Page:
When Victorinox, the maker of the original Swiss army knife, unveiled the I.N.O.X. for their 130th anniversary, the watch made a relatively big splash in the community. With its unique and handsome looks, it offered the ruggedness of a G-Shock (the watch was subjected to, rather fittingly, 130 different torture tests – one for each year the company has been in existence), but without the polarizing looks and cheap-feeling resin.
But, as is often the case, true watch aficionados demanded a mechanical version of the I.N.O.X., even though putting an automatic movement in a ultra-rugged tool watch kinda defies the purpose and makes all of those 130 torture tests null and void. But the heart knows no logic and this is especially true for the heart of the watch enthusiast.
And me, being one of those irrational watch enthusiasts, wanted a mechanical version as well. And a few years later, Victorinox duly obliged – releasing an automatic version of the I.N.O.X. – with black and blue dial and with an intricate guilloche pattern on the dial, mimicking the scales of their alox knifes, to further separate it visually from the quartz version.
But then a strange thing happened. It seems that almost no one bought one. And I don’t think I’m exaggerating – I’ve never seen one in the wild and it’s quite a rare sight even on watch-focused social media content. Perhaps it was the fact it didn’t get nearly as much press coverage as the original I.N.O.X. on its debut or maybe the inner snob got the better out of most of us – “A pocket knife company producing automatic watches?” – the lack of horological heritage can dissuade even the best of us. Maybe it was the fact that the previously indestructible I.N.O.X. was now quite fragile compared to the quartz version – while Victorinox has trumpeted the ruggedness of the quartz one and the 130 torture tests it endured, they were suspiciously quiet about the tool watch performance of the automatic.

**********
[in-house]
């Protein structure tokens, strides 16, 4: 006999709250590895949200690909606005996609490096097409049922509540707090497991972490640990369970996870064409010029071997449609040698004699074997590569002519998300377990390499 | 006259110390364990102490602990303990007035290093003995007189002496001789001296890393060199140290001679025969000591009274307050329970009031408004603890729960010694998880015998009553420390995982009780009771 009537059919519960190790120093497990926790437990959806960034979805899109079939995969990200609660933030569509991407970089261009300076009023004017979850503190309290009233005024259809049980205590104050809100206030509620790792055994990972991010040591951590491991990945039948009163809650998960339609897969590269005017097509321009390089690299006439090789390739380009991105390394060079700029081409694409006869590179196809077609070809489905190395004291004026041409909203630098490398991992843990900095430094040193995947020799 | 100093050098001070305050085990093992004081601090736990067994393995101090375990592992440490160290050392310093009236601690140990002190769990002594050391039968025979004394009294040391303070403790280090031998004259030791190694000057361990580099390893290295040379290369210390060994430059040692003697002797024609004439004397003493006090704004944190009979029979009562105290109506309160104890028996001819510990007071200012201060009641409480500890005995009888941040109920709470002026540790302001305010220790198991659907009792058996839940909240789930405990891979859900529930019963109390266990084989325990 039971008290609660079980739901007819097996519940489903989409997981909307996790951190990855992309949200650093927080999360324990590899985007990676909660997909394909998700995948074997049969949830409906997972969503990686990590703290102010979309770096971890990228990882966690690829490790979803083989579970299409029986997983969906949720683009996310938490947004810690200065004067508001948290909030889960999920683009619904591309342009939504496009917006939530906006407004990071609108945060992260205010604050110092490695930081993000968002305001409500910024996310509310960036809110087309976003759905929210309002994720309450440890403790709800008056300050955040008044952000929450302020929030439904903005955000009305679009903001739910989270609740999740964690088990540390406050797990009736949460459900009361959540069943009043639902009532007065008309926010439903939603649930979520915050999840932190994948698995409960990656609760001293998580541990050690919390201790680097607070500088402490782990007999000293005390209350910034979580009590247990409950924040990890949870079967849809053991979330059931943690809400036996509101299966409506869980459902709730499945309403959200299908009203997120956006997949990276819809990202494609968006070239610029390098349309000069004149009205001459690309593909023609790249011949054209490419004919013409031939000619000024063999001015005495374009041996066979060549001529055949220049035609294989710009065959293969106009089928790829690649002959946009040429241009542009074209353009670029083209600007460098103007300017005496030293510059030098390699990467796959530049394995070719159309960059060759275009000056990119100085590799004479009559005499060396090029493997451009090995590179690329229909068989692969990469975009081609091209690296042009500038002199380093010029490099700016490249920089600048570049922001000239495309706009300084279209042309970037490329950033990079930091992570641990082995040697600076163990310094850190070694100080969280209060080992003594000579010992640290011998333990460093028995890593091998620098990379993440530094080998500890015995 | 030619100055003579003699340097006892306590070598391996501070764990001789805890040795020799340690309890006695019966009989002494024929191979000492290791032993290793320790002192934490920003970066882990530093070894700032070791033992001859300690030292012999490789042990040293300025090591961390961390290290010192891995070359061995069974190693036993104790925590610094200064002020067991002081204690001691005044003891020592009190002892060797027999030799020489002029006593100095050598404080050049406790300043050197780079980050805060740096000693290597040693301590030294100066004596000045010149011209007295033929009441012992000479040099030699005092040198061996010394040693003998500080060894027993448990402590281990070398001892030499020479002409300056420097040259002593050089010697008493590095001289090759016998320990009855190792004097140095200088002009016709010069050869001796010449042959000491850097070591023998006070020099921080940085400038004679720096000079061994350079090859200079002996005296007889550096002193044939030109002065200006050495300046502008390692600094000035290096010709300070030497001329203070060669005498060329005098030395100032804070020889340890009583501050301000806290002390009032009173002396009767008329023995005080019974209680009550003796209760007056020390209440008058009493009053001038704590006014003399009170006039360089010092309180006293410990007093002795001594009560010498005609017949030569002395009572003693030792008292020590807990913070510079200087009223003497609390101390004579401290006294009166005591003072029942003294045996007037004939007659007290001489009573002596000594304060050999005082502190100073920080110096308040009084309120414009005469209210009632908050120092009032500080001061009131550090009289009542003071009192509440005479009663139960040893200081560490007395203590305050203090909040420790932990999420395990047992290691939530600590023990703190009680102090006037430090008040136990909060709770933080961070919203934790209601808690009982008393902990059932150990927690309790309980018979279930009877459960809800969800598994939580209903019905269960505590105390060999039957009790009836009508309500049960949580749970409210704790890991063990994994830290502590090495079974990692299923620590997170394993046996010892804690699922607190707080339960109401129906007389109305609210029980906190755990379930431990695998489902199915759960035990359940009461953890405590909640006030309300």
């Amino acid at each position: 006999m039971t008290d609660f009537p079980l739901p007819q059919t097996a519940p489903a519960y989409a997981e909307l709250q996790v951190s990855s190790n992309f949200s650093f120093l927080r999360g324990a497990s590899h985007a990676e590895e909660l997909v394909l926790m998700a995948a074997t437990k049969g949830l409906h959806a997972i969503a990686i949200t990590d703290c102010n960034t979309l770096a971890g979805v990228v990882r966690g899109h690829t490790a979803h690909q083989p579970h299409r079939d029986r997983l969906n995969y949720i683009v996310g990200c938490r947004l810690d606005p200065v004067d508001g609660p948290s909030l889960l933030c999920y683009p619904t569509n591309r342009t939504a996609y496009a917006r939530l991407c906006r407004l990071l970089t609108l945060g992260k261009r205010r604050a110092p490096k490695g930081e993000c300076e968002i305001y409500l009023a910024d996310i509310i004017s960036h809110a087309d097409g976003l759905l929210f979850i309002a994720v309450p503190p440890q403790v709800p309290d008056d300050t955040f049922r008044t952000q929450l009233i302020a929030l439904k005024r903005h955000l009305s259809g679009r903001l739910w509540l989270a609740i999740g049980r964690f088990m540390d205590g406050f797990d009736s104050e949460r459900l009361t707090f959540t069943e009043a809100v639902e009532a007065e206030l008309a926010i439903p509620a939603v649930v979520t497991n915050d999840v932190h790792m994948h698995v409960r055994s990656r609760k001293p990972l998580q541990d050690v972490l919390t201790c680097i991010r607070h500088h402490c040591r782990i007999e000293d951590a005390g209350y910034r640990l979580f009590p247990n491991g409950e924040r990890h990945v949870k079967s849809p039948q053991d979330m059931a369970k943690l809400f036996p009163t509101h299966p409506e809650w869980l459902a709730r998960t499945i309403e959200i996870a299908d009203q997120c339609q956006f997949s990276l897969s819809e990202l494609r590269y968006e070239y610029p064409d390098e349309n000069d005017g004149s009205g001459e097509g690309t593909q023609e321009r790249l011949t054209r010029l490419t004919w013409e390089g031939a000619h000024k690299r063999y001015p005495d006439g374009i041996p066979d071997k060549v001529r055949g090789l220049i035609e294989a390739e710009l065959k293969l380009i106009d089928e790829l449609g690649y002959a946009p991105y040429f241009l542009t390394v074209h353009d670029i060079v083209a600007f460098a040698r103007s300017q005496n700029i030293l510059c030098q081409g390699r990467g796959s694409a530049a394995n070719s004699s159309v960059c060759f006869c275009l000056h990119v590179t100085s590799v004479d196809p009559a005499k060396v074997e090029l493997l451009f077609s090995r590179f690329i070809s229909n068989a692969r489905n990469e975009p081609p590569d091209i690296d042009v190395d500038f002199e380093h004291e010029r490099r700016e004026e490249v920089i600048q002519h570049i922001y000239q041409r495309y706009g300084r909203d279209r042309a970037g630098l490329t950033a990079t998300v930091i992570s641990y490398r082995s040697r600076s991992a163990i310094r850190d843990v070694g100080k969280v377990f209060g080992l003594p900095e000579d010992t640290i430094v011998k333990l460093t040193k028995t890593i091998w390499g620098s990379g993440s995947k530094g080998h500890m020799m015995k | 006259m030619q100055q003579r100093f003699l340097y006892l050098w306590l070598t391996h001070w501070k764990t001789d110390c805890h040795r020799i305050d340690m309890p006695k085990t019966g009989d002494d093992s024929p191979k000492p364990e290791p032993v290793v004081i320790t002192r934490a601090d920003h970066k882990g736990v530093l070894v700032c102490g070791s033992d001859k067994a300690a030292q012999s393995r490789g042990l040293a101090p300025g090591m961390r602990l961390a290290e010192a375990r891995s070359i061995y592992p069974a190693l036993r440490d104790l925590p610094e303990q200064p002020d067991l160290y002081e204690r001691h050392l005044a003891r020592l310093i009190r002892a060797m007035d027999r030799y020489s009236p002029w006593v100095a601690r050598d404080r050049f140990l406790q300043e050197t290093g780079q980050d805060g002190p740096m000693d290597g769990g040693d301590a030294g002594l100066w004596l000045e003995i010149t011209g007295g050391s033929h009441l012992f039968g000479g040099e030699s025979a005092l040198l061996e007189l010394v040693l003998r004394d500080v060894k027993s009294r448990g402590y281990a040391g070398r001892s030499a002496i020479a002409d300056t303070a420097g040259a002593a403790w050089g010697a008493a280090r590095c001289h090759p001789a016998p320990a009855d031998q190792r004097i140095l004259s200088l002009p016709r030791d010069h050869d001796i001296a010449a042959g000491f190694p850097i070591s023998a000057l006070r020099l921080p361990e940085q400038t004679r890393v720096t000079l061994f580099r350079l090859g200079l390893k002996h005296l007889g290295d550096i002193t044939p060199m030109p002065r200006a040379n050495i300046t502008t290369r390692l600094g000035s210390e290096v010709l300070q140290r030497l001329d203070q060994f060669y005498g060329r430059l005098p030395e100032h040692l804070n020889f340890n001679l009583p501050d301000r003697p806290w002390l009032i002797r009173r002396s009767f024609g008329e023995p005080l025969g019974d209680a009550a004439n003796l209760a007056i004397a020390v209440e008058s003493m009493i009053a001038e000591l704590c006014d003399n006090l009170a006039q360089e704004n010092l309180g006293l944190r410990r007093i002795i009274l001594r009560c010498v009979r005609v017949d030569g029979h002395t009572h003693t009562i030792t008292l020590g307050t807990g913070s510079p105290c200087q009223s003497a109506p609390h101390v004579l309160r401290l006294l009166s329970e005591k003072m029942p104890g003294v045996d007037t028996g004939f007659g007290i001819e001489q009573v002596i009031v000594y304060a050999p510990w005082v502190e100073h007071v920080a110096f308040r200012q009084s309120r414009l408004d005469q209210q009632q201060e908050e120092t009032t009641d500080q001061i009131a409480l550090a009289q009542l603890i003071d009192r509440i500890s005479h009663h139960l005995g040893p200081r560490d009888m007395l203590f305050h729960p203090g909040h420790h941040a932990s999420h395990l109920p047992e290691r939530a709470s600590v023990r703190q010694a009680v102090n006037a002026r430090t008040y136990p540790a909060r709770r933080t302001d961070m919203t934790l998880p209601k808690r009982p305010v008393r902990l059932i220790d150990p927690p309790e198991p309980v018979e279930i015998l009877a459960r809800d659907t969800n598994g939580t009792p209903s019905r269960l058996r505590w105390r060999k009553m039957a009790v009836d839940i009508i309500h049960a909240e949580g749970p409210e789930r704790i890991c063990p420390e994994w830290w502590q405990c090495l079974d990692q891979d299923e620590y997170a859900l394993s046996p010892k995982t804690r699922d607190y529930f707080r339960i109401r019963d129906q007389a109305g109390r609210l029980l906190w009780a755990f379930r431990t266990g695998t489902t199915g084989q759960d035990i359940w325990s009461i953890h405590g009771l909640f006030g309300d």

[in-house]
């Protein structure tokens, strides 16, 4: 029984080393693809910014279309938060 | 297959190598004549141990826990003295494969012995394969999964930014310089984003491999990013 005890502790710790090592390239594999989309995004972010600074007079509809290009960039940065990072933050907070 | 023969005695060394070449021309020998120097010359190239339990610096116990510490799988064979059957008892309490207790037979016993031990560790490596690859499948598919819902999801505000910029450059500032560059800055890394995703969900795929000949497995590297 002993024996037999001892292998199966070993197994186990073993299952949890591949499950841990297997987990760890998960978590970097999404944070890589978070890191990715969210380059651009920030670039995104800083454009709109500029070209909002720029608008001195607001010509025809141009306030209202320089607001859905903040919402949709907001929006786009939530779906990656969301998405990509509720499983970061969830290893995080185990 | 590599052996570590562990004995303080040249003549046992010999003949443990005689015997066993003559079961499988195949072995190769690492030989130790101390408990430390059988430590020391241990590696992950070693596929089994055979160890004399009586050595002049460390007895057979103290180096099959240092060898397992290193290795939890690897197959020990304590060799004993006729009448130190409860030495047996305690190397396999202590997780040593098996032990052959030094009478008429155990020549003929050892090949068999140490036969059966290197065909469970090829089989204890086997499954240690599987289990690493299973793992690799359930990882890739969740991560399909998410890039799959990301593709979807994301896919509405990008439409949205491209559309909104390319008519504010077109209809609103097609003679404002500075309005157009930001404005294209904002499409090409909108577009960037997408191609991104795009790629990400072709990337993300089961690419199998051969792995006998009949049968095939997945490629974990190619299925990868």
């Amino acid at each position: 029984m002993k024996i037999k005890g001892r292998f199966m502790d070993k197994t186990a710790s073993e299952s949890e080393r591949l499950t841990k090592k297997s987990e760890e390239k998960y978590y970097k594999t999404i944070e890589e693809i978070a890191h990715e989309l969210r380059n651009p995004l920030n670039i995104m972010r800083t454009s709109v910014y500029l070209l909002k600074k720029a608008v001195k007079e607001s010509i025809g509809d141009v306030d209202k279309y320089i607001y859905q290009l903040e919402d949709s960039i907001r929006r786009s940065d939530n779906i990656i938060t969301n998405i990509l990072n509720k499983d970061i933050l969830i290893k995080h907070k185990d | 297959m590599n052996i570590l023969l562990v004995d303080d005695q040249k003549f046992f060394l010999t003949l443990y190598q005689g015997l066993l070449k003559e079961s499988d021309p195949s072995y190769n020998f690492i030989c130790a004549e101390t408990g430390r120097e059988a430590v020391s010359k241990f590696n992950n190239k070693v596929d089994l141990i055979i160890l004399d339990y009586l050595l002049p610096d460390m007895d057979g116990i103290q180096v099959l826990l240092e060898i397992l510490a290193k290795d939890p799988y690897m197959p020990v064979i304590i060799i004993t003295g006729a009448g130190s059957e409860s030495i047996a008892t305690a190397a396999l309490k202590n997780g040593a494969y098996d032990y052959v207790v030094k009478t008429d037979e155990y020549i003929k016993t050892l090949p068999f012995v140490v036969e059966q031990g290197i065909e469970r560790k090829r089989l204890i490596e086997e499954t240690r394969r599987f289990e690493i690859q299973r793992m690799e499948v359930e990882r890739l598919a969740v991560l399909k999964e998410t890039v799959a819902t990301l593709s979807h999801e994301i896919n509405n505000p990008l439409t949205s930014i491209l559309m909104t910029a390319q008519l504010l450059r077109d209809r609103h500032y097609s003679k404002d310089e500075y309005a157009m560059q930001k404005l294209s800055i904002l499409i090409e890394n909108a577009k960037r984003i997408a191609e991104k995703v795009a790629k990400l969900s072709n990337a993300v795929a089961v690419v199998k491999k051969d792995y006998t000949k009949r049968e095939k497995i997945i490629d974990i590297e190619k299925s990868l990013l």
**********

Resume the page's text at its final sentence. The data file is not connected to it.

Whatever was the case, it seemed that people just didn’t buy the automatic I.N.O.X., at least not nearly as much as its quartz predecessor. Not me, though. I just fell in love with the textured dial (the alox is my favorite line of Swiss army knives) and the fact that is was powered by the venerable (and, these days, less and less available) ETA 2824-2. And exactly one year ago, I pulled the trigger on the blue dial version.
And this being my one-year-anniversary with this watch, I thought it would be fitting to do something like a long-term review and maybe get people a little more familiar with one of the most underrated value propositions out there.
Now, I’m gonna spoil the review for you from the start by saying that the I.N.O.X. is definitely a keeper. And from a guy who flips most of his watches, that’s not something to be taken lightly. Of course, as with most of the watches out there, it’s not perfect by any means, but the positives outweigh the negative by miles – at least in my book.
Let me start by listing all the things I don’t like or I think they’ve could’ve done better. First of all, the 4:30 date cutout. Now, I know I’m not alone in this, since it’s one of the complaints I hear on a regular basis for many watches. In this day and age, when watches have become much more than a way to tell the time and when everyone has a small computer in their pocket, I feel that the date complication is, more or less, an obsolete one. And it can really become an eyesore, especially if it’s so lazily integrated on the dial.
Second (and third) is the lug width and the bracelet. 21mm (or any odd size, really) is a pain in the ass, especially if you like to change the straps on your watches. Me, being more of a bracelet guy, don’t find this that annoying, but nevertheless, it’s a practice that watch companies really need to stop.
As for the bracelet itself – while it’s not horrible by any means, I get the distinct feel that it’s sub-par in quality when compared to the watch head. It has solid links and a milled clasp, but the clasp is only friction-based and there is a cheap-looking diver’s extension beneath it, which can (and will) come undone when you take the watch off your wrist. Now, I don’t know why there’s a diver’s extension on it at the first place, since this isn’t even a diver’s watch. In any case, it doesn’t win the watch any points in my book.